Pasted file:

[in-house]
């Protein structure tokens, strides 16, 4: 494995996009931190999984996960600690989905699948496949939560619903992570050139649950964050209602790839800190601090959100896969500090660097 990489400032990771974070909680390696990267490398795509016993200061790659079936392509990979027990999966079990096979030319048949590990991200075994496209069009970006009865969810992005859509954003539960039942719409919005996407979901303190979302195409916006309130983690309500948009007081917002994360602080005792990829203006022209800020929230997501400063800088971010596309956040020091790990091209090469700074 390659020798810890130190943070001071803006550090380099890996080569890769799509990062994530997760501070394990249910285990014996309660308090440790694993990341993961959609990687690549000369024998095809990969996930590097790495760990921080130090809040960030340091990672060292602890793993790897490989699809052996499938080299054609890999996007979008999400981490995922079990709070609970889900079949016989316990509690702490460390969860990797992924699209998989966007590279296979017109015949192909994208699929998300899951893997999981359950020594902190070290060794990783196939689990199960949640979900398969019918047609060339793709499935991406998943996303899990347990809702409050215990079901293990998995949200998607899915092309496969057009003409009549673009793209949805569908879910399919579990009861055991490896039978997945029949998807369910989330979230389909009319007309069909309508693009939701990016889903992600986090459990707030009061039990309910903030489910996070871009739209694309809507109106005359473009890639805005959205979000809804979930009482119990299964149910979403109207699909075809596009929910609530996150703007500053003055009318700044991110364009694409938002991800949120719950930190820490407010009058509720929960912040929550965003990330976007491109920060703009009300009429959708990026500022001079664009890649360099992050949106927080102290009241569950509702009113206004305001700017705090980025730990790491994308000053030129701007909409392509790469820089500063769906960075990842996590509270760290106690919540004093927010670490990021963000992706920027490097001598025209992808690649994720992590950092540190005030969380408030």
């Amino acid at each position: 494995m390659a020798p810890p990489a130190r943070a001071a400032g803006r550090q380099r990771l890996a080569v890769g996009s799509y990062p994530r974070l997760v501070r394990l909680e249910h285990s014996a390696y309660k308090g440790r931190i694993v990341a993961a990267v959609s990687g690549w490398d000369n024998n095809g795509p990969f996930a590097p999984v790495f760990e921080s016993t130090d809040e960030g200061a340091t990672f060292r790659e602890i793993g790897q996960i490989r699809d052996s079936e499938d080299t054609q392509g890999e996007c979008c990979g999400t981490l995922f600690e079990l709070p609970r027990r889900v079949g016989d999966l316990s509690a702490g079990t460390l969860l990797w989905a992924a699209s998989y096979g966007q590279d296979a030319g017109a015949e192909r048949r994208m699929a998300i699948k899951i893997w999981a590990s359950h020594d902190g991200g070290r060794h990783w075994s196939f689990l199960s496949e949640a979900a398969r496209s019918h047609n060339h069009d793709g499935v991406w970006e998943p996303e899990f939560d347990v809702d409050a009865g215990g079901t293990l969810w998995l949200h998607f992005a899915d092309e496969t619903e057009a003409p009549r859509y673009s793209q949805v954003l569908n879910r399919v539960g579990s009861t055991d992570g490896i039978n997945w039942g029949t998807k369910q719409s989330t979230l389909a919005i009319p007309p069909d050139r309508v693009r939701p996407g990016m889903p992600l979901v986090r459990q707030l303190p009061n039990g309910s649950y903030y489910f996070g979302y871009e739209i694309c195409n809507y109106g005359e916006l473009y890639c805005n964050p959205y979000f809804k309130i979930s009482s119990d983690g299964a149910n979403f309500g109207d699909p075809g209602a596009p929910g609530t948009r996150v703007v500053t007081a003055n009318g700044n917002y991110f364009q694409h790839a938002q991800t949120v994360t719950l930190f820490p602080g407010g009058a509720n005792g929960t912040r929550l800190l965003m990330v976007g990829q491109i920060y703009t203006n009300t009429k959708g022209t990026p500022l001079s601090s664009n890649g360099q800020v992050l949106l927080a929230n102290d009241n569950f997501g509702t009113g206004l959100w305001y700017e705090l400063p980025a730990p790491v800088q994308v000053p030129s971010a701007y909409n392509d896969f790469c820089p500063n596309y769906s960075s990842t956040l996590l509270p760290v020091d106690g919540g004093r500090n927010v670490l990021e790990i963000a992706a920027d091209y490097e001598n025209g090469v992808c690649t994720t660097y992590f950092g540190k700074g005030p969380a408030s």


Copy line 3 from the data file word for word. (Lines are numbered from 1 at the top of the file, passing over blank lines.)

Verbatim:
């Amino acid at each position: 494995m390659a020798p810890p990489a130190r943070a001071a400032g803006r550090q380099r990771l890996a080569v890769g996009s799509y990062p994530r974070l997760v501070r394990l909680e249910h285990s014996a390696y309660k308090g440790r931190i694993v990341a993961a990267v959609s990687g690549w490398d000369n024998n095809g795509p990969f996930a590097p999984v790495f760990e921080s016993t130090d809040e960030g200061a340091t990672f060292r790659e602890i793993g790897q996960i490989r699809d052996s079936e499938d080299t054609q392509g890999e996007c979008c990979g999400t981490l995922f600690e079990l709070p609970r027990r889900v079949g016989d999966l316990s509690a702490g079990t460390l969860l990797w989905a992924a699209s998989y096979g966007q590279d296979a030319g017109a015949e192909r048949r994208m699929a998300i699948k899951i893997w999981a590990s359950h020594d902190g991200g070290r060794h990783w075994s196939f689990l199960s496949e949640a979900a398969r496209s019918h047609n060339h069009d793709g499935v991406w970006e998943p996303e899990f939560d347990v809702d409050a009865g215990g079901t293990l969810w998995l949200h998607f992005a899915d092309e496969t619903e057009a003409p009549r859509y673009s793209q949805v954003l569908n879910r399919v539960g579990s009861t055991d992570g490896i039978n997945w039942g029949t998807k369910q719409s989330t979230l389909a919005i009319p007309p069909d050139r309508v693009r939701p996407g990016m889903p992600l979901v986090r459990q707030l303190p009061n039990g309910s649950y903030y489910f996070g979302y871009e739209i694309c195409n809507y109106g005359e916006l473009y890639c805005n964050p959205y979000f809804k309130i979930s009482s119990d983690g299964a149910n979403f309500g109207d699909p075809g209602a596009p929910g609530t948009r996150v703007v500053t007081a003055n009318g700044n917002y991110f364009q694409h790839a938002q991800t949120v994360t719950l930190f820490p602080g407010g009058a509720n005792g929960t912040r929550l800190l965003m990330v976007g990829q491109i920060y703009t203006n009300t009429k959708g022209t990026p500022l001079s601090s664009n890649g360099q800020v992050l949106l927080a929230n102290d009241n569950f997501g509702t009113g206004l959100w305001y700017e705090l400063p980025a730990p790491v800088q994308v000053p030129s971010a701007y909409n392509d896969f790469c820089p500063n596309y769906s960075s990842t956040l996590l509270p760290v020091d106690g919540g004093r500090n927010v670490l990021e790990i963000a992706a920027d091209y490097e001598n025209g090469v992808c690649t994720t660097y992590f950092g540190k700074g005030p969380a408030s």